The University of Cambridge has been announced as one of the centres that will form the UK Dementia Research Institute (UK DRI) alongside Cardiff University, the University of Edinburgh, Imperial College London and King’s College London.
A team of scientists who a few years ago identified a major pathway that leads to brain cell death in mice, have now found two drugs that block the pathway and prevent neurodegeneration. The drugs caused minimal side effects in the mice and one is already licensed for use in humans, so is ready for clinical trials.
Cambridge conservationists will unite with colleagues across the globe on Earth Day this Saturday to lionise environmental victories and show there is cause for hope – the decisive component in the fight to save disappearing biodiversity.
Could waste material from mining be used to trap CO2 emissions? A new £8.6 million research programme will investigate the possibilities. Simon Redfern (Department of Earth Sciences) explains, in this article from The Conversation.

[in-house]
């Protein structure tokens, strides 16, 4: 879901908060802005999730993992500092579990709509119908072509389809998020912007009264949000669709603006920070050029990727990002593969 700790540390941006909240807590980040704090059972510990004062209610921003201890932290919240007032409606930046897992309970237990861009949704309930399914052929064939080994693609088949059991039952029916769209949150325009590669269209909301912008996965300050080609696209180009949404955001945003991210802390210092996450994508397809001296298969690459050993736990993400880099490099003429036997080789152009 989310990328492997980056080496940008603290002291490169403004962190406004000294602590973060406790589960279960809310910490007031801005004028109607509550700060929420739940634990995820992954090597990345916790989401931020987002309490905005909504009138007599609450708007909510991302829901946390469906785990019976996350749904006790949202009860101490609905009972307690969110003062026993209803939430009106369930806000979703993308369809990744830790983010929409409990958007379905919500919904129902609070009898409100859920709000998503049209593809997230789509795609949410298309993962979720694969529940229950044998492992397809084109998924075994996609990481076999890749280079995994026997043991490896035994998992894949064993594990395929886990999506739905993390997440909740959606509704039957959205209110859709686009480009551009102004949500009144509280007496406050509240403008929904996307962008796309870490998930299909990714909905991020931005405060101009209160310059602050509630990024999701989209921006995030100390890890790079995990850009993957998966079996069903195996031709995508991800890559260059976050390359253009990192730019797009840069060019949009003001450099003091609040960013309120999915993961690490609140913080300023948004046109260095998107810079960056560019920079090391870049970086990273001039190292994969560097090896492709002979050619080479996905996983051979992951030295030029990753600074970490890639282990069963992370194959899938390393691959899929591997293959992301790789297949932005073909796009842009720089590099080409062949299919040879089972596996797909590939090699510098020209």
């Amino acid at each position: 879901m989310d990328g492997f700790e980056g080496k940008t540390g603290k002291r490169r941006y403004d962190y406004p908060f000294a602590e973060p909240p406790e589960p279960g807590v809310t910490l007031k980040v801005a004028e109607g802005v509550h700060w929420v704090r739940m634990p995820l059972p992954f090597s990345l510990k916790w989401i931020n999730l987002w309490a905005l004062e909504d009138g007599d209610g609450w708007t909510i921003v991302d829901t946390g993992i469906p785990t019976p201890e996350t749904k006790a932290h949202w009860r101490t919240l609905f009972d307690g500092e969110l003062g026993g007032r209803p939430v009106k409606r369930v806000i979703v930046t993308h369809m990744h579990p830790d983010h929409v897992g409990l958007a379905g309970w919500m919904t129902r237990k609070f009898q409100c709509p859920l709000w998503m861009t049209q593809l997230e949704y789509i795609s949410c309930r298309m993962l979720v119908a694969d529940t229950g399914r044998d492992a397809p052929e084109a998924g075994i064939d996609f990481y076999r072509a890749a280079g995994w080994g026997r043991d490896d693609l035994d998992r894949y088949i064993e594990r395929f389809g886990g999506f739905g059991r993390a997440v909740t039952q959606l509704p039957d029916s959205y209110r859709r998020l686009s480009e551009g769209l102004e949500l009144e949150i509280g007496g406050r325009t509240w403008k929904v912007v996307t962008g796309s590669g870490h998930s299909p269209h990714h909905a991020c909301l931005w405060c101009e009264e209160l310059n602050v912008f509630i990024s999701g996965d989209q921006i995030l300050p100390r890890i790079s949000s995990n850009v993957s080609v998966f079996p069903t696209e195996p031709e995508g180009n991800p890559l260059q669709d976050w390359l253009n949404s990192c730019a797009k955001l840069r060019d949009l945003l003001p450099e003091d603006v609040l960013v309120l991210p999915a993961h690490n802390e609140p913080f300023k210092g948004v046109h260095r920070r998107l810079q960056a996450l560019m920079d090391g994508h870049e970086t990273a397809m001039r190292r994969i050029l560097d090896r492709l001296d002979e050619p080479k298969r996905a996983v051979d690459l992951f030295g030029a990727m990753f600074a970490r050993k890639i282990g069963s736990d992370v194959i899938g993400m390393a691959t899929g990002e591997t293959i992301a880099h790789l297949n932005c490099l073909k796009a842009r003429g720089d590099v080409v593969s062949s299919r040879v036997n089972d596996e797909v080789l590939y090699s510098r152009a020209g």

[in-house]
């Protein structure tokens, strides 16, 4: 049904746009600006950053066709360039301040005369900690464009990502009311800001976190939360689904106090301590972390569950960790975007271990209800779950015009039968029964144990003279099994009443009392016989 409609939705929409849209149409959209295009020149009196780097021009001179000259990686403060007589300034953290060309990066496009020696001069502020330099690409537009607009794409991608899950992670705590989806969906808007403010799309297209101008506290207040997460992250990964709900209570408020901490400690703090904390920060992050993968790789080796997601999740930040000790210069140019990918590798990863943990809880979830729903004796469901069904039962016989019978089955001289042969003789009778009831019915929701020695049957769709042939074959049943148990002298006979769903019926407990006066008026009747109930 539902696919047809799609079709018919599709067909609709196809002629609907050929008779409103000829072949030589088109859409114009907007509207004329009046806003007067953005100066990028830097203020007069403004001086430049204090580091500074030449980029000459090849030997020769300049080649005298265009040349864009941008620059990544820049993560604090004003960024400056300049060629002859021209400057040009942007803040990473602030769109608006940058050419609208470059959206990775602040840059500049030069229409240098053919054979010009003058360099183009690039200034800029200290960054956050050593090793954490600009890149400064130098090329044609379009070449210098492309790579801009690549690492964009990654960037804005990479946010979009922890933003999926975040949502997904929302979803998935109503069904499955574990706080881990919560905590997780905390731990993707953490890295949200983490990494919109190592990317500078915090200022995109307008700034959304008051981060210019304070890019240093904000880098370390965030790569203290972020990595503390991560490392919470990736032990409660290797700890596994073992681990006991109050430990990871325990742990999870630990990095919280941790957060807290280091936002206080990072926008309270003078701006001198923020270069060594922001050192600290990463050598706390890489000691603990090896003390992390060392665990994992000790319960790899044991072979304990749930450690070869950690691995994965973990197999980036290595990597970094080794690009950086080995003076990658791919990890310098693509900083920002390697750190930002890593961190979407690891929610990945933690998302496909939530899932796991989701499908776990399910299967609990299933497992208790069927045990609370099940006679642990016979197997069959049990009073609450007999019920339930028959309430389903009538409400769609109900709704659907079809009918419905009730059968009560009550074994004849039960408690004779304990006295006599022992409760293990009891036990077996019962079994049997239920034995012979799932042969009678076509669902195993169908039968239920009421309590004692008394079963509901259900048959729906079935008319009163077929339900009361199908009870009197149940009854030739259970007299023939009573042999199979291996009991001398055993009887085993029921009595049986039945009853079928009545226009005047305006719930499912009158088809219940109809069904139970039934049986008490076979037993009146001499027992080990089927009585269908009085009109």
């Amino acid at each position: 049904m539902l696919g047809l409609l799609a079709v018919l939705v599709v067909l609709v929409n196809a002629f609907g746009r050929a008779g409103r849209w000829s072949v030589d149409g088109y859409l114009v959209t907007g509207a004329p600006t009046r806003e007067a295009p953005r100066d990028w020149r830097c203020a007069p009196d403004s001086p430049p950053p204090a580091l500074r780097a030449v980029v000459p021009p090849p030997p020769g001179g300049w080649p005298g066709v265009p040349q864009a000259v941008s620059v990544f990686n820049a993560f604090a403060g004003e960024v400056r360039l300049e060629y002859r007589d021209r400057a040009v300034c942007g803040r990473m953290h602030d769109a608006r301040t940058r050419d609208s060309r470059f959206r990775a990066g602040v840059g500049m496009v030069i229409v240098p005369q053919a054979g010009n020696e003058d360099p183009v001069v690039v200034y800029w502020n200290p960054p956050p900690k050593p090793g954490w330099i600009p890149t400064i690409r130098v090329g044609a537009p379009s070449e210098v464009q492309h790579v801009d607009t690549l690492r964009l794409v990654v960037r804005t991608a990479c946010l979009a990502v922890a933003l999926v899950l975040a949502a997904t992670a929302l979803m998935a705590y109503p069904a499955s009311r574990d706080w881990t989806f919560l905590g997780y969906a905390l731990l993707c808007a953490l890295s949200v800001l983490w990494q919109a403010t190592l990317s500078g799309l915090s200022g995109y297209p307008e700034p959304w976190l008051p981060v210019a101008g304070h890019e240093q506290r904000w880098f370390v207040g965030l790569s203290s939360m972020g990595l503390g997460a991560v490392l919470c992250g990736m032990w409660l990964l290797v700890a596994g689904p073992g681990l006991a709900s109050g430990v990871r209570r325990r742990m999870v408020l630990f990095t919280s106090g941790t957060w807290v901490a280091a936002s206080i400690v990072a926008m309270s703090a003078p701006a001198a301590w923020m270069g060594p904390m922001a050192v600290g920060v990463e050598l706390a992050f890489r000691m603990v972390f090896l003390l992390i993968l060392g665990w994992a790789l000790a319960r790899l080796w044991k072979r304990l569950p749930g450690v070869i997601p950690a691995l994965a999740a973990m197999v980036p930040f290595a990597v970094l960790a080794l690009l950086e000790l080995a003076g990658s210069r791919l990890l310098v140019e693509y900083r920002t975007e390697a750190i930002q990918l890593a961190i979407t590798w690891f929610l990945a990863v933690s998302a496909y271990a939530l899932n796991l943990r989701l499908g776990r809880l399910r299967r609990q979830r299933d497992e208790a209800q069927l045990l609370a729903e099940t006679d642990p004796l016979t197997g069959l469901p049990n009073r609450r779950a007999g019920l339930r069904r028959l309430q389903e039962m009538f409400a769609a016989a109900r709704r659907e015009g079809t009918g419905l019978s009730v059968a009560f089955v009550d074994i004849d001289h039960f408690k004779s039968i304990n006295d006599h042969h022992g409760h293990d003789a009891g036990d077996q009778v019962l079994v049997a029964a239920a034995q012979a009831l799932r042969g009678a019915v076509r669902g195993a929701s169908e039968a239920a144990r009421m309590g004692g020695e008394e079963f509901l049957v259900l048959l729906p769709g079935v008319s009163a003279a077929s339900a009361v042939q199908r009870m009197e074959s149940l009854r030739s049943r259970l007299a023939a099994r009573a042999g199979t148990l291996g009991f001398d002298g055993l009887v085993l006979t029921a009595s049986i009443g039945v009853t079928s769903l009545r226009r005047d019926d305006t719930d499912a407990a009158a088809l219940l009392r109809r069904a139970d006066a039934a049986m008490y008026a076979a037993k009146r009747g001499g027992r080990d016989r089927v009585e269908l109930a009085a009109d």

Algorithm matches genetic variation to disease symptoms and could improve diagnosis of rare diseases19 Apr 2017
A faster and more accurate method of identifying which of an individual’s genes are associated with particular symptoms has been developed by a team of researchers from the UK and Saudi Arabia. This new approach could enable scientists to take advantage of recent developments in genome sequencing to improve diagnosis and potential treatment options.
With inequalities set to get worse, it’s time to take radical action, says Jaideep Prabhu, Director of Centre for India & Global Business, Cambridge Judge Business School, writing for The Conversation. Could the answer lie in the ‘frugal revolution’ that is already under way?
Are robots capable of committing crime? Yes, says Christopher Markou, PhD Candidate at the Faculty of Law, writing for The Conversation - but what should we do if it does?
Asian elephants are able to recognise their bodies as obstacles to success in problem-solving, further strengthening evidence of their intelligence and self-awareness, according to a new study from the University of Cambridge.
A team of volcanologists and engineers from the Universities of Cambridge and Bristol has collected measurements from directly within volcanic clouds, together with visual and thermal images of inaccessible volcano peaks.